She replaced City Manager Ken Armstrong, who was forced to resign in early 2015, soon after the City Council voted to terminate him and placed him on paid leave. Since Mill Creek was incorporated in 1983, the council has forced out half of its managers.
Polizzotto negotiated a contract that would pay her a year’s worth of salary if the council terminated her within the first three years of employment for reasons other than misconduct, fraud, being charged with a crime or unethical behavior.
She receives an annual salary of $157,500. She’s due for her next evaluation in June.
Mayor Pam Pruitt said the city is “just darn lucky to have her.”
“Rebecca is one of the most amazing city managers I’ve ever worked with,” said Pruitt, who has been in city government on and off since the late 1980s. “And she walked into a mess. We have accounting issues, we have personnel issues.”
Polizzotto’s supporters credit her with erasing a $2.4 million budget deficit as well as seeing through upgrades to City Hall without breaking the bank. Her critics wonder if some of the budget savings are only possible because so many people have left.
Mill Creek’s administrators talk about big changes that are needed in the interest of efficiency and customer service.
“We are positively trying to effect a culture change, which will affect people,” said Police Chief Greg Elwin, who was hired early this year. “We have a new management team with a different view.”
Several long-time employees agree that big changes are underway, but not for the better. They said they’re prepared to work hard. They also said they’re open to new ways of doing business, after adapting to so many city managers who came before.
Brooklyn Lee left in May after five years with the city, where she handled payroll and HR duties.
“She made it hard for me to be successful,” Lee said of Polizzotto.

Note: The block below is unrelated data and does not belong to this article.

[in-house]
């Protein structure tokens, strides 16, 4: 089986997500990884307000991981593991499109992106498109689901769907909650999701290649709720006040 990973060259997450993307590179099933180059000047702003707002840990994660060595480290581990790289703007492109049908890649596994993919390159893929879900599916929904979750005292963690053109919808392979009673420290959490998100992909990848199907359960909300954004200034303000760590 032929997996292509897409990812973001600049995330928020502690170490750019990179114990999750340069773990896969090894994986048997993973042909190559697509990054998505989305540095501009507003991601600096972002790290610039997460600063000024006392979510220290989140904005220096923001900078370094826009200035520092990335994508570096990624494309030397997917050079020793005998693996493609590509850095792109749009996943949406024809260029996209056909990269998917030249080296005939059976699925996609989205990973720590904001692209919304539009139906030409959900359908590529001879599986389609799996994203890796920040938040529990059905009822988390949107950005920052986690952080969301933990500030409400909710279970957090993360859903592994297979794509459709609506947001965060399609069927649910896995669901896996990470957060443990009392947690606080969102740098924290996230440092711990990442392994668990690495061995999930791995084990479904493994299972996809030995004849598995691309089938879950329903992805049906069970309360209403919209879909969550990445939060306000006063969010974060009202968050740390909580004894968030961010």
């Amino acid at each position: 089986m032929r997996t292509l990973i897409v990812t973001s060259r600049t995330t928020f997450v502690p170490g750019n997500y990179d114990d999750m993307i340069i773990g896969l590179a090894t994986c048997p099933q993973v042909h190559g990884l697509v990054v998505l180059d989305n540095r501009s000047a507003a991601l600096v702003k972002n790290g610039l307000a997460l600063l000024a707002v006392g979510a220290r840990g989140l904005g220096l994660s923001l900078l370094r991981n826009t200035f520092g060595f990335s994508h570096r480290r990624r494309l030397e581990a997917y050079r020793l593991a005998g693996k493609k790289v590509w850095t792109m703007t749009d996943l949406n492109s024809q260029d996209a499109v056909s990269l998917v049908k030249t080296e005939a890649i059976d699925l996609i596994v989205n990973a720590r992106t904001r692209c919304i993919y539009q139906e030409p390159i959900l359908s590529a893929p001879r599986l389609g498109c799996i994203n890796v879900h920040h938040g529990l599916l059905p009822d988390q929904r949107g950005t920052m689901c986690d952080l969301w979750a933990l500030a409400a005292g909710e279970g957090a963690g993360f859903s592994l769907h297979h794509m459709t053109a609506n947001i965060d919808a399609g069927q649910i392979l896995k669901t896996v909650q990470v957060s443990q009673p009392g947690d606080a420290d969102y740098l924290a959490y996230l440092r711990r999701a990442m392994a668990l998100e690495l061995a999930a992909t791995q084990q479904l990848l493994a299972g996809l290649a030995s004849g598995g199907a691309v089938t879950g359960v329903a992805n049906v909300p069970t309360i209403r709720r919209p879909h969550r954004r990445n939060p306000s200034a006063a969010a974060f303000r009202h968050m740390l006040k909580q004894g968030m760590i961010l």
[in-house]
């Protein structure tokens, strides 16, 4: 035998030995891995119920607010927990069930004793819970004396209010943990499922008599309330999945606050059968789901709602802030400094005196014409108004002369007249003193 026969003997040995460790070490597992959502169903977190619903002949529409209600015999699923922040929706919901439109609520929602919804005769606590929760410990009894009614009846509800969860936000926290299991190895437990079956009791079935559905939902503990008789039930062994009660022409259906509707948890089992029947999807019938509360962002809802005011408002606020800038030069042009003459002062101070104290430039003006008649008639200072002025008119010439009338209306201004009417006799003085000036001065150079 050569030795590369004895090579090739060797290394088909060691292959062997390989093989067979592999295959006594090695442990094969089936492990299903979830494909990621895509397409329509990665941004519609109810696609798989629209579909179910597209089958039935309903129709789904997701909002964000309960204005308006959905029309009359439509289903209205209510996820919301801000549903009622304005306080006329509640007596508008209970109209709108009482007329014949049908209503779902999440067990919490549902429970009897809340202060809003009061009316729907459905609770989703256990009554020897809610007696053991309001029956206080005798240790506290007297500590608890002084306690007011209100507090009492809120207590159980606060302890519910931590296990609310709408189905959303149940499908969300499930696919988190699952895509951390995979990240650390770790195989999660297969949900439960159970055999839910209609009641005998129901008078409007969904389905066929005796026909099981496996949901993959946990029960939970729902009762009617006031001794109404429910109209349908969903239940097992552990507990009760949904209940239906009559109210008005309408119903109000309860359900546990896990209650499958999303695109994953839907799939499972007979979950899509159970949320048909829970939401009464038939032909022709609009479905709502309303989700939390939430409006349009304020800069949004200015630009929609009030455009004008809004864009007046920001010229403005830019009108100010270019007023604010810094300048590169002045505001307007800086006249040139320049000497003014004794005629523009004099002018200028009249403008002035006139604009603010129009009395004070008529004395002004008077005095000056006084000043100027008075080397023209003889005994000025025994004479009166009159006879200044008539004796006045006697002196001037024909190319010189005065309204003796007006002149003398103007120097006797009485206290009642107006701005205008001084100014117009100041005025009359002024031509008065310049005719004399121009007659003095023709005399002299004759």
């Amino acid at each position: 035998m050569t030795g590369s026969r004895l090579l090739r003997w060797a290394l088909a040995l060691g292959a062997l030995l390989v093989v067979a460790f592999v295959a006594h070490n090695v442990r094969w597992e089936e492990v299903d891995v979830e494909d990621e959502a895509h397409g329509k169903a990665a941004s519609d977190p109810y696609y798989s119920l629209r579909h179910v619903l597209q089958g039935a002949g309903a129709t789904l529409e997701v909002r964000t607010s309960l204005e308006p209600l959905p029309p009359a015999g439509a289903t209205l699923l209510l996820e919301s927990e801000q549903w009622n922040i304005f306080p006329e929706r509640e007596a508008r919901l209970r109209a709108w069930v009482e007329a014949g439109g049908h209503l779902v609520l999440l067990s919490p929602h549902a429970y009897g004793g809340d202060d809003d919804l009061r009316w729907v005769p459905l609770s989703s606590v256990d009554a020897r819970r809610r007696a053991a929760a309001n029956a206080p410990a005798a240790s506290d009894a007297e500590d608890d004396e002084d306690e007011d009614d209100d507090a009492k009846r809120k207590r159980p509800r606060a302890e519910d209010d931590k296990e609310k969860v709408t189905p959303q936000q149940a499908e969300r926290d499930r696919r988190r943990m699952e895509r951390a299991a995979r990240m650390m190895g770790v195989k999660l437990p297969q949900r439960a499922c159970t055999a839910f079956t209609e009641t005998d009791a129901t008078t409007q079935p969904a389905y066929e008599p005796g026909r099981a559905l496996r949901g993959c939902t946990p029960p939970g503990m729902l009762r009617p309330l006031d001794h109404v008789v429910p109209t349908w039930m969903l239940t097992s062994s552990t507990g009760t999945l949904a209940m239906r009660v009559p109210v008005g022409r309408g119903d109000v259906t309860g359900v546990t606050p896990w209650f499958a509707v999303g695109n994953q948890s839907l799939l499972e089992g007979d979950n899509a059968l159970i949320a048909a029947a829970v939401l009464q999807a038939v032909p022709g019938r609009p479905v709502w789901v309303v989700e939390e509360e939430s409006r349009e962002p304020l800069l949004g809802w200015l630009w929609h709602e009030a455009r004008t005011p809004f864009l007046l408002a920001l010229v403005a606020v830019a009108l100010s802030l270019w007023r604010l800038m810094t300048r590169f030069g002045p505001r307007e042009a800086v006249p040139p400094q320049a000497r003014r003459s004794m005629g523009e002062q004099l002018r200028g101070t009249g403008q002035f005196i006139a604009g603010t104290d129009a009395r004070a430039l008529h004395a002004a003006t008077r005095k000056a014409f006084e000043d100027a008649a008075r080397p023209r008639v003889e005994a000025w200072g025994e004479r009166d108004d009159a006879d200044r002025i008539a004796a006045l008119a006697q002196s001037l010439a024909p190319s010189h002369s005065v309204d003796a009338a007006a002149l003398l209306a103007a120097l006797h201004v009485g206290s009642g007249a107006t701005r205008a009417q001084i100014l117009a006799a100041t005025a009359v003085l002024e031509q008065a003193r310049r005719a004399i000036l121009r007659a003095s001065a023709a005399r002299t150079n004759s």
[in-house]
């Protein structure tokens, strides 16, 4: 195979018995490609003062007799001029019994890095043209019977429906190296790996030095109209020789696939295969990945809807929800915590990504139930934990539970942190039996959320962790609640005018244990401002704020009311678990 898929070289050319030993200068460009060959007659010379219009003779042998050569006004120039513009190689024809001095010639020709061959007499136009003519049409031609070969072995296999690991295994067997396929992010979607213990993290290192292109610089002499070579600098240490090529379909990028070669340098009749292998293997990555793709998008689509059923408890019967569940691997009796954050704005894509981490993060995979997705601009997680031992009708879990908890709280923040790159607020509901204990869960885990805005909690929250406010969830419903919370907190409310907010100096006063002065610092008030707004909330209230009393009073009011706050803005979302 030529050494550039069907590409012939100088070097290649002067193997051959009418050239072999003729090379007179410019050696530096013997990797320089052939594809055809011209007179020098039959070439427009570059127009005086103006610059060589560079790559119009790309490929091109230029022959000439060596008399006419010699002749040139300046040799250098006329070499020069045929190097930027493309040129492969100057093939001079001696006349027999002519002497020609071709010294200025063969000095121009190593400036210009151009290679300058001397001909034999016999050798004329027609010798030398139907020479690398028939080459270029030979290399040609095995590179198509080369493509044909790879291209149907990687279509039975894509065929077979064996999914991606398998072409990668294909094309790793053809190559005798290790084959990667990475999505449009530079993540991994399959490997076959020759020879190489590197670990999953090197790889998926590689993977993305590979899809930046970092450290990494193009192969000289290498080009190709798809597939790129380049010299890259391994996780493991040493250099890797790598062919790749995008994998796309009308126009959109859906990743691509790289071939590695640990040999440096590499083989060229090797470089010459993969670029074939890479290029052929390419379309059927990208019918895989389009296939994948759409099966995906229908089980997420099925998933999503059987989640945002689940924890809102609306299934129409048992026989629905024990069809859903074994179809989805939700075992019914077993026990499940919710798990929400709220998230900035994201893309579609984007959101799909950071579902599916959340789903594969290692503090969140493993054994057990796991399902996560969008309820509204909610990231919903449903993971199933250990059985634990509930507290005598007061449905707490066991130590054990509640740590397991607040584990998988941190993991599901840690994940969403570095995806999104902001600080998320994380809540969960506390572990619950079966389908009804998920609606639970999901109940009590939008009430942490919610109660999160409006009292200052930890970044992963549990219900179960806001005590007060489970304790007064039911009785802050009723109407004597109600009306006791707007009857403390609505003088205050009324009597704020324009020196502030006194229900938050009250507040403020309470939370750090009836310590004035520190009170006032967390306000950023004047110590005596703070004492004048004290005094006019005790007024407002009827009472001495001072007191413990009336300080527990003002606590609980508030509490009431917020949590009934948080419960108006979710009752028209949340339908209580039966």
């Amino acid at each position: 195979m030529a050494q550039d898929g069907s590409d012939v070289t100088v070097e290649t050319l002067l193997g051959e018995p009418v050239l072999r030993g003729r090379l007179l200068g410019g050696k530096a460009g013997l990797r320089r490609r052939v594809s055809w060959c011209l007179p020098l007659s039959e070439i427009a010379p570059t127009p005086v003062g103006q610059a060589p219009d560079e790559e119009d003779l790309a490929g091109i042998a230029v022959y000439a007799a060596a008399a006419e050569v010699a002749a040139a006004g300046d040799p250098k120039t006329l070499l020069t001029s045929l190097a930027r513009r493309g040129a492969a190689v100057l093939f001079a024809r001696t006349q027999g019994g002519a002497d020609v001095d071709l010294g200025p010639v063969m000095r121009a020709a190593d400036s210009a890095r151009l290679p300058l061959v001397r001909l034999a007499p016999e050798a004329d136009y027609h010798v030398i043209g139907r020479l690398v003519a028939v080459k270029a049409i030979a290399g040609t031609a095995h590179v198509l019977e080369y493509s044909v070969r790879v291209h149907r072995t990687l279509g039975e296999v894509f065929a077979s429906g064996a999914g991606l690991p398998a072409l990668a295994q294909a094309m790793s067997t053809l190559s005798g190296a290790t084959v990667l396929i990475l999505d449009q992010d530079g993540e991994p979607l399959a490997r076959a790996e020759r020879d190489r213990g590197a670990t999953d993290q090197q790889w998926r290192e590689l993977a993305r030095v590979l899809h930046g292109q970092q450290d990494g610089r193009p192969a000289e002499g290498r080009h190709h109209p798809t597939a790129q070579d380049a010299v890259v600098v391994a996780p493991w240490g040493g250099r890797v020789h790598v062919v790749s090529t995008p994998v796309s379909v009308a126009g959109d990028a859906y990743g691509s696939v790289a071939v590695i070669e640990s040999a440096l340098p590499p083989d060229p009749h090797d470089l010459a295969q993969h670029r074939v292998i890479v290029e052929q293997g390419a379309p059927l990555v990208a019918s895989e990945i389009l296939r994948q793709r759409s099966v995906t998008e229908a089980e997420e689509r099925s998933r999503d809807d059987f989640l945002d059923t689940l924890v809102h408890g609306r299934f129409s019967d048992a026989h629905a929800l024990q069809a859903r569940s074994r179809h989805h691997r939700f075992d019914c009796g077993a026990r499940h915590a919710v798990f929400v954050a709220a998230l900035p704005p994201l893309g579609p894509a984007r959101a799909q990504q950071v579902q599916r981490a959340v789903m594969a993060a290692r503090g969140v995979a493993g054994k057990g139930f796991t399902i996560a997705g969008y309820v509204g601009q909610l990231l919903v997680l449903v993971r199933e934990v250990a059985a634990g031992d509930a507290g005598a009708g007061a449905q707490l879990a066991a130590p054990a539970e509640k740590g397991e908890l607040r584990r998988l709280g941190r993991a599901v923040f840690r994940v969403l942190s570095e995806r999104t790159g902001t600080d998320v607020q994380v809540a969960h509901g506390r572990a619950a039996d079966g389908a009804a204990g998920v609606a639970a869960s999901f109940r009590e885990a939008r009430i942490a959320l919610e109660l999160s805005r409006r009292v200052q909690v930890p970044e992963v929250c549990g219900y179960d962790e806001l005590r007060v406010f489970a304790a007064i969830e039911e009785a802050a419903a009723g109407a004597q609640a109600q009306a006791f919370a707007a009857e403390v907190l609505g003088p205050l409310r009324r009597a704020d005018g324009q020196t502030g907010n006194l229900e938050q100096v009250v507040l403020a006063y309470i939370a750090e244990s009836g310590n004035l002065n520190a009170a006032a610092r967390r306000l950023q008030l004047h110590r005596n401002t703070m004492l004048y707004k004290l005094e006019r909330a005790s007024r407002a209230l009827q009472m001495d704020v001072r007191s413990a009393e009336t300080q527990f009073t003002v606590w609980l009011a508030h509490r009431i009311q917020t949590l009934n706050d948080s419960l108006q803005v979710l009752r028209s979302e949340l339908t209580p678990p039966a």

Camille Chriest, a senior planner with the city, resigned in May after eight and a half years. Chriest said she felt the work environment had become hostile, management support was decreasing and that she was being told to do things she considered inappropriate. She’s now working in the private sector.
“I left because I was told to do something that was outside of my job scope and I left without another job,” Chriest said.
Kate Hamilton, a former detective sergeant with the police department, said she went into early retirement this past summer because of Polizzotto.
“The culture was not broken,” Hamilton said. “I understand what she was trying to accomplish, all employees are employed by the city and should be treated the same. She could have accomplished that without creating an environment that is driving employees to leave.”
Holtzclaw said Polizzotto received a “glowing review” in June. By then, most of the departed employees now at the center of the debate had already left. None, he said, had filed any formal complaints.
Until now, Mill Creek employees have always been able to work through concerns with managers without resorting to grievances, said Matthew Miller, a staff representative with the Washington State Council of County and City Employees, to which Mill Creek employees in Local 1811-M belong. Labor disputes there had been resolved in “a professional respectful manner.
“I am saddened to hear that the City of Mill Creek desires grievances and arbitrations from employees instead of communication, trust and transparency,” Miller said.
Noah Haglund: 425-339-3465; firstname.lastname@example.org. Twitter: @NWhaglund.